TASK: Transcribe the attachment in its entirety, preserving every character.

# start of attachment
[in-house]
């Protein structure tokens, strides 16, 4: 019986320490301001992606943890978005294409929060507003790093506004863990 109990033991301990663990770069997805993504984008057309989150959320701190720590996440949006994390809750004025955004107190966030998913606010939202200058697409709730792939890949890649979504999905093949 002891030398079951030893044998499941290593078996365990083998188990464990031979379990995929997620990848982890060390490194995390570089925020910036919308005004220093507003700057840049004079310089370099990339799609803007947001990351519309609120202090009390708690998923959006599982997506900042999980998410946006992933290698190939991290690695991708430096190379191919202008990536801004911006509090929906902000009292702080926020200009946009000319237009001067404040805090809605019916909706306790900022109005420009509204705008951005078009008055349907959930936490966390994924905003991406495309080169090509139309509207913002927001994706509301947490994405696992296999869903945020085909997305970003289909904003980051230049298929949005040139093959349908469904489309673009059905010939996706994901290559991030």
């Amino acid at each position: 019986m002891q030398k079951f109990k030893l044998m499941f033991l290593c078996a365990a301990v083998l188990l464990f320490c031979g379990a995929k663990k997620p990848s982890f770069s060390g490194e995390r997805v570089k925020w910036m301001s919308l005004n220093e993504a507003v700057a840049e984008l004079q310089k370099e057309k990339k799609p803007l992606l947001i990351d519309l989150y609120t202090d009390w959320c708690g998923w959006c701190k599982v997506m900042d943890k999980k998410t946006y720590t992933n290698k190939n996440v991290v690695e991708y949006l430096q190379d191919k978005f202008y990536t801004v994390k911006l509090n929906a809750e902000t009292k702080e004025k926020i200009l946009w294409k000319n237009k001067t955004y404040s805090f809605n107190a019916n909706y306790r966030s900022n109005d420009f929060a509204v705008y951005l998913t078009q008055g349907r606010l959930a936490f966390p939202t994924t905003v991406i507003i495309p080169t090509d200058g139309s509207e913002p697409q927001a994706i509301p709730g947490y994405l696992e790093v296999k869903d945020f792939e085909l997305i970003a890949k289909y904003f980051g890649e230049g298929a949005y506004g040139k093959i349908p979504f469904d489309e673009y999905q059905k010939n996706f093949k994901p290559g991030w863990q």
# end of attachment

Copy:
[in-house]
């Protein structure tokens, strides 16, 4: 019986320490301001992606943890978005294409929060507003790093506004863990 109990033991301990663990770069997805993504984008057309989150959320701190720590996440949006994390809750004025955004107190966030998913606010939202200058697409709730792939890949890649979504999905093949 002891030398079951030893044998499941290593078996365990083998188990464990031979379990995929997620990848982890060390490194995390570089925020910036919308005004220093507003700057840049004079310089370099990339799609803007947001990351519309609120202090009390708690998923959006599982997506900042999980998410946006992933290698190939991290690695991708430096190379191919202008990536801004911006509090929906902000009292702080926020200009946009000319237009001067404040805090809605019916909706306790900022109005420009509204705008951005078009008055349907959930936490966390994924905003991406495309080169090509139309509207913002927001994706509301947490994405696992296999869903945020085909997305970003289909904003980051230049298929949005040139093959349908469904489309673009059905010939996706994901290559991030």
């Amino acid at each position: 019986m002891q030398k079951f109990k030893l044998m499941f033991l290593c078996a365990a301990v083998l188990l464990f320490c031979g379990a995929k663990k997620p990848s982890f770069s060390g490194e995390r997805v570089k925020w910036m301001s919308l005004n220093e993504a507003v700057a840049e984008l004079q310089k370099e057309k990339k799609p803007l992606l947001i990351d519309l989150y609120t202090d009390w959320c708690g998923w959006c701190k599982v997506m900042d943890k999980k998410t946006y720590t992933n290698k190939n996440v991290v690695e991708y949006l430096q190379d191919k978005f202008y990536t801004v994390k911006l509090n929906a809750e902000t009292k702080e004025k926020i200009l946009w294409k000319n237009k001067t955004y404040s805090f809605n107190a019916n909706y306790r966030s900022n109005d420009f929060a509204v705008y951005l998913t078009q008055g349907r606010l959930a936490f966390p939202t994924t905003v991406i507003i495309p080169t090509d200058g139309s509207e913002p697409q927001a994706i509301p709730g947490y994405l696992e790093v296999k869903d945020f792939e085909l997305i970003a890949k289909y904003f980051g890649e230049g298929a949005y506004g040139k093959i349908p979504f469904d489309e673009y999905q059905k010939n996706f093949k994901p290559g991030w863990q």